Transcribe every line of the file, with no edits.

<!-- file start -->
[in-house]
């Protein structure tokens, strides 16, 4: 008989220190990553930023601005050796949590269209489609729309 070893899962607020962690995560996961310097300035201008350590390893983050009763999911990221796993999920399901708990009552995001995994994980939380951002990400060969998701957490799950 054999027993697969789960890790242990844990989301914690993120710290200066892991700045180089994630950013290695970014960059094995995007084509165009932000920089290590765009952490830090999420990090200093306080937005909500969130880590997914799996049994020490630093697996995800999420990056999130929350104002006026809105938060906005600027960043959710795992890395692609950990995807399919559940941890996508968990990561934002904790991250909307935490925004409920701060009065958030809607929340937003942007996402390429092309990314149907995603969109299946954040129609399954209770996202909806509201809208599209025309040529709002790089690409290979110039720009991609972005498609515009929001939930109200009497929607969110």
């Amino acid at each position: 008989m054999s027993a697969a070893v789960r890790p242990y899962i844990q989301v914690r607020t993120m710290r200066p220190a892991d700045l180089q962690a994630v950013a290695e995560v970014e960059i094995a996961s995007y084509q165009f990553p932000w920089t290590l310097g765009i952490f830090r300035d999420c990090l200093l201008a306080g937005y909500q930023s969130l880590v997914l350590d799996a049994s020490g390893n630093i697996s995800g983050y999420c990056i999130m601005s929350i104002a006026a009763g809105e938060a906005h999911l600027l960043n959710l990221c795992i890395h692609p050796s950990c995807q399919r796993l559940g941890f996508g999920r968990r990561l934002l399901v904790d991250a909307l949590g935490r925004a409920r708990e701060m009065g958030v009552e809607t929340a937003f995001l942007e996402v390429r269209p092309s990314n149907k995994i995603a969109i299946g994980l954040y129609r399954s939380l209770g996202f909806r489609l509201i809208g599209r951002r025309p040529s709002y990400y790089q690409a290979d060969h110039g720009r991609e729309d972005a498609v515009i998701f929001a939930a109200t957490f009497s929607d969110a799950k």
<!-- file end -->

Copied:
[in-house]
């Protein structure tokens, strides 16, 4: 008989220190990553930023601005050796949590269209489609729309 070893899962607020962690995560996961310097300035201008350590390893983050009763999911990221796993999920399901708990009552995001995994994980939380951002990400060969998701957490799950 054999027993697969789960890790242990844990989301914690993120710290200066892991700045180089994630950013290695970014960059094995995007084509165009932000920089290590765009952490830090999420990090200093306080937005909500969130880590997914799996049994020490630093697996995800999420990056999130929350104002006026809105938060906005600027960043959710795992890395692609950990995807399919559940941890996508968990990561934002904790991250909307935490925004409920701060009065958030809607929340937003942007996402390429092309990314149907995603969109299946954040129609399954209770996202909806509201809208599209025309040529709002790089690409290979110039720009991609972005498609515009929001939930109200009497929607969110």
């Amino acid at each position: 008989m054999s027993a697969a070893v789960r890790p242990y899962i844990q989301v914690r607020t993120m710290r200066p220190a892991d700045l180089q962690a994630v950013a290695e995560v970014e960059i094995a996961s995007y084509q165009f990553p932000w920089t290590l310097g765009i952490f830090r300035d999420c990090l200093l201008a306080g937005y909500q930023s969130l880590v997914l350590d799996a049994s020490g390893n630093i697996s995800g983050y999420c990056i999130m601005s929350i104002a006026a009763g809105e938060a906005h999911l600027l960043n959710l990221c795992i890395h692609p050796s950990c995807q399919r796993l559940g941890f996508g999920r968990r990561l934002l399901v904790d991250a909307l949590g935490r925004a409920r708990e701060m009065g958030v009552e809607t929340a937003f995001l942007e996402v390429r269209p092309s990314n149907k995994i995603a969109i299946g994980l954040y129609r399954s939380l209770g996202f909806r489609l509201i809208g599209r951002r025309p040529s709002y990400y790089q690409a290979d060969h110039g720009r991609e729309d972005a498609v515009i998701f929001a939930a109200t957490f009497s929607d969110a799950k």